A Visit From The Goon Squad, by Jennifer Egan

>> Thursday, October 13, 2011

TITLE: A Visit From The Goon Squad
AUTHOR: Jennifer Egan

PAGES: 352

SETTING: Contemporary, variety of locations
TYPE: Fiction

Bennie is an aging former punk rocker and record executive. Sasha is the passionate, troubled young woman he employs. Here Jennifer Egan brilliantly reveals their pasts, along with the inner lives of a host of other characters whose paths intersect with theirs. With music pulsing on every page, A Visit from the Goon Squad is a startling, exhilarating novel of self-destruction and redemption.
Yet another book read for my book club, and yet another one that I loved, and would never have picked up otherwise. Yay for book clubs!

A Visit From The Goon Squad seems to be more a collection of related stories than a novel. I can't decide which it is, actually, as these stories are not independent, and there's an overall theme that emerges as we move back and forth in time, and all over the world, picking up the stories of characters whom we'd met in previous chapters, sometimes in the centre of things, more often just on the edge of vision.

This was a structure that quite divided my book club. Some people hated it. They felt cheated when they finished a chapter and knew that they wouldn't find out more about that character, other than by way of them being part of the supporting cast in another character's story. Me, I never felt cheated. Every single chapter, I felt Egan closed it at the perfect point, a point where I was still interested in the character, but where I'd had enough to make the story perfectly satisfying.

It's not just the structure that's different and interesting, Egan is also quite innovative with her narrative choices. There are plenty of traditionally narrated chapters (albeit each with their own very individual voices), but there are also some quite wild ones, such as one that is basically a powerpoint presentation. The latter actually turned out to be one of my favourites, doubtful as I was before I started it. It tells a proper story, complete with feelings and great characterisation. Just that chapter is worth the price of the book.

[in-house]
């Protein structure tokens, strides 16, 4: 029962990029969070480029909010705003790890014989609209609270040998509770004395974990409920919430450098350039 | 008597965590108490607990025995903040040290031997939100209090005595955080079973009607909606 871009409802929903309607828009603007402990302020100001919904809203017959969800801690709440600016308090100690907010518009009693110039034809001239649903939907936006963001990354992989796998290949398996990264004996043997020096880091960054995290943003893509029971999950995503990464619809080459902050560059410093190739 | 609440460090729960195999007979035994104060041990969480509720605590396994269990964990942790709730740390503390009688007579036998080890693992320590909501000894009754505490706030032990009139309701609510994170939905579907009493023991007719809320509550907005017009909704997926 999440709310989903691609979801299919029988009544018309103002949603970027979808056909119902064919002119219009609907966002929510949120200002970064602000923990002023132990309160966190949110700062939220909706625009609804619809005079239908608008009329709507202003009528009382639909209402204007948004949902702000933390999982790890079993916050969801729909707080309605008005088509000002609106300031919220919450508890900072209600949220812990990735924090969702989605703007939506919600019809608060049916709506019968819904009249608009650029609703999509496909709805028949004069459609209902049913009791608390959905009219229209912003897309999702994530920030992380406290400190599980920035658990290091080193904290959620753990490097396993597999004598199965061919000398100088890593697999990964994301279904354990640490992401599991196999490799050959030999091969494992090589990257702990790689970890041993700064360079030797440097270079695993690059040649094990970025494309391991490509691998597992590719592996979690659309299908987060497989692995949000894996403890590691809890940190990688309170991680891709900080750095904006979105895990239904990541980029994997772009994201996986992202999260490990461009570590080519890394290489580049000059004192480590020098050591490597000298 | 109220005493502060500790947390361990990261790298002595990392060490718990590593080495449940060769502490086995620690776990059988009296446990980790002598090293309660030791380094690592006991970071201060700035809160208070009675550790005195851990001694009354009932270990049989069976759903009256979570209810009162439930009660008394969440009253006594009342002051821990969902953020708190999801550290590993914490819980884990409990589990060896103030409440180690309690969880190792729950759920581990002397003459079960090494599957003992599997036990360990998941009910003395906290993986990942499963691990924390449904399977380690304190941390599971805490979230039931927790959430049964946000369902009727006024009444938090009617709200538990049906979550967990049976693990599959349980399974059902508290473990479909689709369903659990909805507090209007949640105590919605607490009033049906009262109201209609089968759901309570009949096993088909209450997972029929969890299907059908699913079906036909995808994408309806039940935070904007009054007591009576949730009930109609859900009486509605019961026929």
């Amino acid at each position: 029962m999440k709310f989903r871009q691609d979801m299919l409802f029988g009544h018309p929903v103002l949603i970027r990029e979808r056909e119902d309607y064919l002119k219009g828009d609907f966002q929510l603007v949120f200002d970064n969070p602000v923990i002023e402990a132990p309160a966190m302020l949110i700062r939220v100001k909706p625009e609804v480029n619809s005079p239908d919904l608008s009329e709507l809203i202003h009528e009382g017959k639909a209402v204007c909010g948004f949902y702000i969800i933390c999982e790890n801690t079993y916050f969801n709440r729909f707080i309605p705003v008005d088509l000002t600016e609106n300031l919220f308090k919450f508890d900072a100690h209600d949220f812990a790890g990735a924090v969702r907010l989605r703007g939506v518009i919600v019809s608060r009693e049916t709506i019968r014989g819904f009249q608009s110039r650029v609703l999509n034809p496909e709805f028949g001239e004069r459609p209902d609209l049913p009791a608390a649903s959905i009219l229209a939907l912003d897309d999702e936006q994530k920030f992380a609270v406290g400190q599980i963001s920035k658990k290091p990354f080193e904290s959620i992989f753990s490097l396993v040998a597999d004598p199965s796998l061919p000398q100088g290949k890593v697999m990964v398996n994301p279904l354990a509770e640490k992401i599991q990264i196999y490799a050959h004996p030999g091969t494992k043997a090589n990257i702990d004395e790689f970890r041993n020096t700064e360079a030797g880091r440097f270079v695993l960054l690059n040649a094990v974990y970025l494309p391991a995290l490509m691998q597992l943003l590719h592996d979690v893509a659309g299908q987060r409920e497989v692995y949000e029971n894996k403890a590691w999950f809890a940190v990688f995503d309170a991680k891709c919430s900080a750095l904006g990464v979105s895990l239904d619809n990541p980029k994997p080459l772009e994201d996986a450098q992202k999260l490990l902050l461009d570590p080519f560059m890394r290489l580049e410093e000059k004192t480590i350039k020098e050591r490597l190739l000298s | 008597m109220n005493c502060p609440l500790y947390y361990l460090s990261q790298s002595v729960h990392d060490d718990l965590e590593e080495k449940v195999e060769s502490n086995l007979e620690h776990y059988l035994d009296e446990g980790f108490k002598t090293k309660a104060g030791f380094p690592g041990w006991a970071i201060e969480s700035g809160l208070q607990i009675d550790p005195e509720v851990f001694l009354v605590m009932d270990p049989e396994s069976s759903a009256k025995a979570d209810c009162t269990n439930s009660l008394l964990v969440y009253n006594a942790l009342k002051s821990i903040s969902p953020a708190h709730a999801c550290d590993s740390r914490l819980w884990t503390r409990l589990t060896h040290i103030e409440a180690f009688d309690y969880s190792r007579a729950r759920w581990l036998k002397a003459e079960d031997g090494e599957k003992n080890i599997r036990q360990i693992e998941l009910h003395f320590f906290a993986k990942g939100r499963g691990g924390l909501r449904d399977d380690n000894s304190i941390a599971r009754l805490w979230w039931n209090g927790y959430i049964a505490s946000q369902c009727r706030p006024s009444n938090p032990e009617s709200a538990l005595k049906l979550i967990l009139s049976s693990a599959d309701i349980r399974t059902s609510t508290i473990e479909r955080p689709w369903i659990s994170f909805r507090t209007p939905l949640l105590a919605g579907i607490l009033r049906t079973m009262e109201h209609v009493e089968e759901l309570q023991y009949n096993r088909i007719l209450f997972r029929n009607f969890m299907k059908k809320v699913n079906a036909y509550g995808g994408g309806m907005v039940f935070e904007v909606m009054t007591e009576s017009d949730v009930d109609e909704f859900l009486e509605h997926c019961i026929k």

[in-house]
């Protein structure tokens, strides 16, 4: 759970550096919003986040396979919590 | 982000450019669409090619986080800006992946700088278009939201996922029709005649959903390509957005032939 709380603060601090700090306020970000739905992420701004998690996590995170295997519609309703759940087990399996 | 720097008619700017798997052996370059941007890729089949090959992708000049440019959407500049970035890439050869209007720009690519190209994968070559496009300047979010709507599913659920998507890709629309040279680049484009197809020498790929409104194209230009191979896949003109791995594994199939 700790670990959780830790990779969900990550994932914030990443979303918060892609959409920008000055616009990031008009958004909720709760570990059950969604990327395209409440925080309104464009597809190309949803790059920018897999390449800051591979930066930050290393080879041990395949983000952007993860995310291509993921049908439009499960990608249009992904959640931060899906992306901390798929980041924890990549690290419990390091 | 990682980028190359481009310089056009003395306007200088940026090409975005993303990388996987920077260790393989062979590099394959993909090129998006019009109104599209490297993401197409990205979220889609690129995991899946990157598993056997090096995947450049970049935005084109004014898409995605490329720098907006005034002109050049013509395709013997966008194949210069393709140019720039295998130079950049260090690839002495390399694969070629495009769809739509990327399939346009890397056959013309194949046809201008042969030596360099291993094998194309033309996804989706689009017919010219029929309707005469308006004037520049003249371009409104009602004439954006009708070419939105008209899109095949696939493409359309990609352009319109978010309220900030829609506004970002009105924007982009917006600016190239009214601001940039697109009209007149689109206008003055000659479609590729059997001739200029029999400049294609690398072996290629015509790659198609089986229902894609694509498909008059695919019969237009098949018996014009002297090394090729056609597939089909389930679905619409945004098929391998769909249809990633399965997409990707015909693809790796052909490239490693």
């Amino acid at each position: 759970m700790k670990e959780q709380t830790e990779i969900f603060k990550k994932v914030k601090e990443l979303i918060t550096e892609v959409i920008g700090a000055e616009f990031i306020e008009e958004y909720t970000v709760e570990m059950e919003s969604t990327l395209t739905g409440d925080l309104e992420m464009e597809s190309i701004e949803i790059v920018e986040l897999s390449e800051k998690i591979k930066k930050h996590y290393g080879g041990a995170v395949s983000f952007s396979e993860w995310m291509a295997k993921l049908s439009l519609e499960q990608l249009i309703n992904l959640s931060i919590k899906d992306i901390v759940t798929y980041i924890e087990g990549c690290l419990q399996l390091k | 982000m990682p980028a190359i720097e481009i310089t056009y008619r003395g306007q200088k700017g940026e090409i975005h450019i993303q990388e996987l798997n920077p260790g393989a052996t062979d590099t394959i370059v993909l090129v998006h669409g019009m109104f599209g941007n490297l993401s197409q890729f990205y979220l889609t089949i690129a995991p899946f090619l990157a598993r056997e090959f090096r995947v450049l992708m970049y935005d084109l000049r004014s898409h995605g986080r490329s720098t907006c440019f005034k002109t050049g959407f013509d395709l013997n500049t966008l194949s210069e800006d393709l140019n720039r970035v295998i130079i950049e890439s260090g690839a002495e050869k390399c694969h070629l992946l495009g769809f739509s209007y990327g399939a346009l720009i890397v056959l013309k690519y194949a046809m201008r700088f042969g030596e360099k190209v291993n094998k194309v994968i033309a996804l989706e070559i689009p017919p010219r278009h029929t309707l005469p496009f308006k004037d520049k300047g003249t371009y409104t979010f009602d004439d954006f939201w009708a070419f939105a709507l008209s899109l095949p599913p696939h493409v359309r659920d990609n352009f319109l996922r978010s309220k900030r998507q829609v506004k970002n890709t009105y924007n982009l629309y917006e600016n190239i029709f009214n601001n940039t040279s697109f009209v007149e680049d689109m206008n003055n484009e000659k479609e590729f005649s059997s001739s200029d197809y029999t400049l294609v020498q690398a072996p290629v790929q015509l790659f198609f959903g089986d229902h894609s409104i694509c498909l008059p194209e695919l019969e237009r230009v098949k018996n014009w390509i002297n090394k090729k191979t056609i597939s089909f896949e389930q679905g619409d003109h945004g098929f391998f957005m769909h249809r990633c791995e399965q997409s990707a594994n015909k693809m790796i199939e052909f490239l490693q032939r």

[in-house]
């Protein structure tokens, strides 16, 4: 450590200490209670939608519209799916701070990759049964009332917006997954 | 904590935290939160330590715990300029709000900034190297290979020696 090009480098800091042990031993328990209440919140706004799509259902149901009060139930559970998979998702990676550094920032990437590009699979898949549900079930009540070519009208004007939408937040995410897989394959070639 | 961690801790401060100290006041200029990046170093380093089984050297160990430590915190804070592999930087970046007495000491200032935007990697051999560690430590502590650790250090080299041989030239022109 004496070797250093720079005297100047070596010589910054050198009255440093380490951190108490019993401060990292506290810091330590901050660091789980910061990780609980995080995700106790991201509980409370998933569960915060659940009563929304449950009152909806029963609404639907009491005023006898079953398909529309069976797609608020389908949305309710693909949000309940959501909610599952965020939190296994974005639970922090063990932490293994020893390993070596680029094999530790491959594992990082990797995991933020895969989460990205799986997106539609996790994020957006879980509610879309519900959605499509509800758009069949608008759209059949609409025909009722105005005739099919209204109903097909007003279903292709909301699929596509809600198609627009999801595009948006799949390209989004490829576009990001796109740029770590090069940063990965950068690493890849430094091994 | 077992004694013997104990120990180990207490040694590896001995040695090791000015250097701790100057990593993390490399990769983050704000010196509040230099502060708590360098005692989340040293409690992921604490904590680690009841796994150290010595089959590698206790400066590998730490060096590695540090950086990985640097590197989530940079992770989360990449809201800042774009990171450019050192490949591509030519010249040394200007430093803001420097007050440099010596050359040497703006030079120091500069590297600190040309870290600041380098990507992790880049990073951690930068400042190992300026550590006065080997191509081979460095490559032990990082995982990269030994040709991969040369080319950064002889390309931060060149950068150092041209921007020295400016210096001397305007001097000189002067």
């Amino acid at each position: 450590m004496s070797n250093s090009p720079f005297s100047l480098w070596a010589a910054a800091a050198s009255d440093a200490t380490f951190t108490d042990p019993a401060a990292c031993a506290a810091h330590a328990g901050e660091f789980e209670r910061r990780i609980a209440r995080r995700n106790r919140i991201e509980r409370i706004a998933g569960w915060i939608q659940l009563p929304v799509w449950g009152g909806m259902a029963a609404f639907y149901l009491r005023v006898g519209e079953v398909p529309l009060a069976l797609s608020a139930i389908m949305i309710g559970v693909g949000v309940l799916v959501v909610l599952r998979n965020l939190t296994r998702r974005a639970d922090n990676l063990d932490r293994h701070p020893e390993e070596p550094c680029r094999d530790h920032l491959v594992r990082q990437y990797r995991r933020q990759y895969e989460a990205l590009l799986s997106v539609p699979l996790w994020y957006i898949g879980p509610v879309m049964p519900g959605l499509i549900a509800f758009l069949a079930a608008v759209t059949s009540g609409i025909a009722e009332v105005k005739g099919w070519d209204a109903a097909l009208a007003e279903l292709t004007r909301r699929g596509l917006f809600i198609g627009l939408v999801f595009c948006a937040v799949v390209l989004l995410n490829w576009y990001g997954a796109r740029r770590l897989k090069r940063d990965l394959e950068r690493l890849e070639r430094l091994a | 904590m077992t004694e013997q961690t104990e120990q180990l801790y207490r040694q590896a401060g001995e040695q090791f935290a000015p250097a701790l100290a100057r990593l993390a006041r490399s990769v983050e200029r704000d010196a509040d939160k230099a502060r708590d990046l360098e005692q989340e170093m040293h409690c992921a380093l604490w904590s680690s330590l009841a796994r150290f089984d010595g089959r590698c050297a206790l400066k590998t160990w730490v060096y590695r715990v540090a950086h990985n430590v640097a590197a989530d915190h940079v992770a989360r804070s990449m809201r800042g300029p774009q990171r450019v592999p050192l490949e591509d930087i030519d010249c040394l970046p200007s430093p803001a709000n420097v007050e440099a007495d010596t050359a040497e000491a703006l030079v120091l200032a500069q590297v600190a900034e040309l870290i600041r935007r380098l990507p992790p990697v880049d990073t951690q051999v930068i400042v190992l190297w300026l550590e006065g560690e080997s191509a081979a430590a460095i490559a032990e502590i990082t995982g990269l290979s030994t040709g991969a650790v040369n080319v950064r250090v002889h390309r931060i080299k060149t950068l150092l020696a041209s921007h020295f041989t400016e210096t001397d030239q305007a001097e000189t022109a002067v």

Other favourites included the chapter about the PR agent who has lately almost accidentally become specialised in rehabilitating brutal dictators (loved the fuzzy hat detail), the final, futuristic episode which felt eerily possible, or the celebrity interview with jaw-dropping footnotes.

I should also say, the reason why I would probably never have picked this up on my own is that all I'd read about it indicated that this was a book where the music business was a big part of the plot. I have absolutely no interest in the music business, and just as little patience for the self-indulgent characters that seem to populate it. But while several of the characters are involved, centrally or peripherally, in that business, this is not what the book is about, and all the characters are interesting enough that I wanted to read about them. I especially appreciated the several moments of complete truth that we got, the sort of writing that forces you to acknowledge feelings that are not particularly pretty, but which really are there. For instance, I'm thinking of Bennie's collection of shameful moments that he can't help thinking about again, and can't keep picking at, like a scab.



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